Charles Abrams, an associate professor at SUNY Downstate Medical Center in Brooklyn, N.Y., was awarded an MDA research grant totaling $414,787 over a period of three years to study the role of connexin protein mutations in type 1X Charcot-Marie-Tooth disease (X-linked CMT, or CMT1X).
X-linked CMT differs from other types of CMT in that many people with the disease develop central nervous system signs and symptoms in addition to dysfunction of the peripheral nervous system. (In the CNS long nerve tracts convey information through the spinal cord to the brain, and from the brain down the spinal cord to the peripheral, or outer, nerves and muscles. The PNS is comprised of nerve fibers outside the spinal cord that send signals to the muscles and relay information from the periphery of the body back to the spinal cord and brain.)
More than 300 mutations in the gene for the connexin 32 protein have been linked to CMT1X. Abrams and colleagues will study whether interactions between mutated connexin 32 protein and a related CNS protein, connexin 47, are the cause of the CNS dysfunction found in the disease.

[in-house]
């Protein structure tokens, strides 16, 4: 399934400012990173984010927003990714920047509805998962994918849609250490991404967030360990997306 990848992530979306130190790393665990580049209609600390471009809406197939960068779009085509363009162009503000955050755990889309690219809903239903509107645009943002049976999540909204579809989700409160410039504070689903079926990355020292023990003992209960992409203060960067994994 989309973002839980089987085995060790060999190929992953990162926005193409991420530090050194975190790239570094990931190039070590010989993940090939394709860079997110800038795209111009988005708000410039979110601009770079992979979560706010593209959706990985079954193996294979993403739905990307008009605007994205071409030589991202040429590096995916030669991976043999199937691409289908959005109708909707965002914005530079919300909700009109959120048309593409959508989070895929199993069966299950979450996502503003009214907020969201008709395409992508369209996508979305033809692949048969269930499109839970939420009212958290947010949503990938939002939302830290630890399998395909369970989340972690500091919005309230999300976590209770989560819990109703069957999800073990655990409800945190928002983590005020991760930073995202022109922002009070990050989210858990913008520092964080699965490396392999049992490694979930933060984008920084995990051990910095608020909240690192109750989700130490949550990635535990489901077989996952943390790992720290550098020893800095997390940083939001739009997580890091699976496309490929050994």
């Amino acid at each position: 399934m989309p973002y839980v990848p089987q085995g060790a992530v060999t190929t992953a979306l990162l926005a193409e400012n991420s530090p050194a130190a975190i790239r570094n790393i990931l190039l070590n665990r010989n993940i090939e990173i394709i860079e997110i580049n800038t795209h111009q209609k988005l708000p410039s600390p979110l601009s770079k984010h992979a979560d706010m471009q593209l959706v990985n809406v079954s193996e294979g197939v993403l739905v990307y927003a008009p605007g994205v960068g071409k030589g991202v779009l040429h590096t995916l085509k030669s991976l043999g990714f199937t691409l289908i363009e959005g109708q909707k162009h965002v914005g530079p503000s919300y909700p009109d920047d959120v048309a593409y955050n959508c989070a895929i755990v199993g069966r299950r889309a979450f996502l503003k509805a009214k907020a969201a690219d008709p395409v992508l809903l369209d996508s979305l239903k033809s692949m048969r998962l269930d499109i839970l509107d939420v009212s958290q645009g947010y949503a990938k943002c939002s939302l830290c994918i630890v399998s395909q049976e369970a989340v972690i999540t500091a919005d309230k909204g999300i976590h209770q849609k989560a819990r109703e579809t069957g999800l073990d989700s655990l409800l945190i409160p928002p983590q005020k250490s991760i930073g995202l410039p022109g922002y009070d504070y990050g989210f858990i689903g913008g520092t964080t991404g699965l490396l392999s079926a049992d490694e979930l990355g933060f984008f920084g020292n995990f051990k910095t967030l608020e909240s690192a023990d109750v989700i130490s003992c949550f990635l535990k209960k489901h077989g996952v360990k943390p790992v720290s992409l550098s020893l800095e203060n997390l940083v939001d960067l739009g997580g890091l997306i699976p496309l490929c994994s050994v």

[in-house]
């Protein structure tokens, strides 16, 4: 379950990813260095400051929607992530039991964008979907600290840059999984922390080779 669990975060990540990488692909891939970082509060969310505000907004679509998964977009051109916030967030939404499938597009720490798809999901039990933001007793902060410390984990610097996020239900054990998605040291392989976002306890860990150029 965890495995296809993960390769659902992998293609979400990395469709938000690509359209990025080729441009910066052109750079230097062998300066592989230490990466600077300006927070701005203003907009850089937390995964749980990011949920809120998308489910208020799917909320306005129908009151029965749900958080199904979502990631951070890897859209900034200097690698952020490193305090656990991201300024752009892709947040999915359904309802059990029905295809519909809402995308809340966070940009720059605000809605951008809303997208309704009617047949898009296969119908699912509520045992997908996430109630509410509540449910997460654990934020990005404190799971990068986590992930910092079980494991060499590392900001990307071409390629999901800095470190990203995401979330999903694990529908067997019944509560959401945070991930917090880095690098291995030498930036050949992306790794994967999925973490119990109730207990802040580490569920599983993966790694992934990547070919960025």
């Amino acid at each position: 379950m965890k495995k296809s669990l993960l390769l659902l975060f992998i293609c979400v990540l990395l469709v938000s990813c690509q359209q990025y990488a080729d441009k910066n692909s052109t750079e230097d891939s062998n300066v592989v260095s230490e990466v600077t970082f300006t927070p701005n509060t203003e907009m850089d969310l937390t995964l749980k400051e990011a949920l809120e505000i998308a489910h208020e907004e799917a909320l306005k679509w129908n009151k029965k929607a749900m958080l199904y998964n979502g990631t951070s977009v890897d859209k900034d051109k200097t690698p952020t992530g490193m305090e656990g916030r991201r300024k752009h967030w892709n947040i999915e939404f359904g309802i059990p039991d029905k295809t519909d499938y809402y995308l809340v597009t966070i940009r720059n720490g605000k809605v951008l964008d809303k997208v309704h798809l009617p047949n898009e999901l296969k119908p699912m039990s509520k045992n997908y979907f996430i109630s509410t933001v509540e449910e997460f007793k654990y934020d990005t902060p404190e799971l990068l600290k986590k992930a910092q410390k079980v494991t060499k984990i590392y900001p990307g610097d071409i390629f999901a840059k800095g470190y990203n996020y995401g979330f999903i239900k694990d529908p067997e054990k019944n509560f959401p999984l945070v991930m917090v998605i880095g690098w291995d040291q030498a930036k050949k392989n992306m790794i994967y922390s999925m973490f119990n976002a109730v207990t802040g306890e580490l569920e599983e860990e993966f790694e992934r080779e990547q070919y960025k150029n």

"We are at the early stages in our understanding of the roles of mutations in connexin 32 in the CMT1X disease process," Abrams said. "We have identified some of the ways in which mutations disrupt the function of connexin 32, but we still do not fully understand why these disruptions lead to both peripheral and central nervous system dysfunction."
Funding for this MDA grant began February 1, 2012.
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